Erich Hartmann Highest Scoring Ace in History.
According to the traditional definition, an “ace” is a fighter pilot who has attained five confirmed kills of enemy aircraft. Though not technically an ace by this standard, World War I French pilot Roland Garros began the tradition of aerial combat with a clever ploy. He devised a means to shield his wooden propeller with metal so a machine gun could shoot through the arc (bullets that hit the blades would ricochet off). In a mere 18 days in early 1915, he shot down three German aircraft and claimed two others. Press reports of his exploits were the first to use the French slang “ace” to mean at least five enemy aircraft downed-although the term soon came to require five or more confirmed aircraft shot down. The German word was kanone, indicating a star turn; 10 victories were required for that designation.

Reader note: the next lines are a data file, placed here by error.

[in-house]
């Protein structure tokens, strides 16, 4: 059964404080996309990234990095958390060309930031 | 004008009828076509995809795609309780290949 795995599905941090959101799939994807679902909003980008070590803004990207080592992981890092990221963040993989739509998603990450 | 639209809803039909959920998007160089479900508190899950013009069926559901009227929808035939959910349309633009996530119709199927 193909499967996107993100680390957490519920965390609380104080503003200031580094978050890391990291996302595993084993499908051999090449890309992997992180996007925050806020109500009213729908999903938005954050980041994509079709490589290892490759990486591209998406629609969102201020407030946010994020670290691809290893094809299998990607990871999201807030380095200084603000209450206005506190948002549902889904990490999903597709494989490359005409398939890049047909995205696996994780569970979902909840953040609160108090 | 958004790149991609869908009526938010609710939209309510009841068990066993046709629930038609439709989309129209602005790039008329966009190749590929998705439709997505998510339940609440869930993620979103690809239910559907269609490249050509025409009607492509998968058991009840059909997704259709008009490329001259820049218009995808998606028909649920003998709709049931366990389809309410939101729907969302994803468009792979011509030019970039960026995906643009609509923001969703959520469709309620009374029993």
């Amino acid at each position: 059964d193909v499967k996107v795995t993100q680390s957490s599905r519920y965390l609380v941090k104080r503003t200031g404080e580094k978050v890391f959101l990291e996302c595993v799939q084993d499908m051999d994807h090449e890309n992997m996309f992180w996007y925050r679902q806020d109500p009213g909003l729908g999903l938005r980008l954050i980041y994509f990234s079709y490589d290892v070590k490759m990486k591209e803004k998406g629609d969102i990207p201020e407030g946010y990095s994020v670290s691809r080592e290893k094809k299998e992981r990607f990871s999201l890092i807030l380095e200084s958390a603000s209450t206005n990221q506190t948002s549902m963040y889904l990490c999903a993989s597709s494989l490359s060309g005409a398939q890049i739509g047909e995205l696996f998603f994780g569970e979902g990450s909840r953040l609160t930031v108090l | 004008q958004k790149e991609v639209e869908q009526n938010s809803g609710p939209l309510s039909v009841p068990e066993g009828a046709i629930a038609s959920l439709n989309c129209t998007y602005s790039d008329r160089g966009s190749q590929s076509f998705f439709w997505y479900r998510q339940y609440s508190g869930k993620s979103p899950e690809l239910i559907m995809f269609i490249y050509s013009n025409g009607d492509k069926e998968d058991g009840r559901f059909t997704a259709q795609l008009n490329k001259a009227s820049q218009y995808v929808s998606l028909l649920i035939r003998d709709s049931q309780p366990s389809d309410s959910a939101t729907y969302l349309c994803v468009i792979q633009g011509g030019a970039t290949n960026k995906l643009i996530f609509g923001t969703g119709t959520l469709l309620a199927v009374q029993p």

The French definition of five confirmed became accepted during World War I and reappeared in later wars. The idea of achieving ace status quickly became popular among fliers and the general public. As World War I degenerated into static trench warfare with horrific losses and virtually no glory, the contests among pilots to raise scores achieved considerable public following. The pilots became the heroes whom people needed in a protracted and bitter war. And they were heroes in later wars as well.
All over the world, scholars are busy reviewing claims, all of which are subject to argument over time. For the most part, the claims were made in good faith, most were confirmed, but in the confusion of battle mistakes were no doubt made.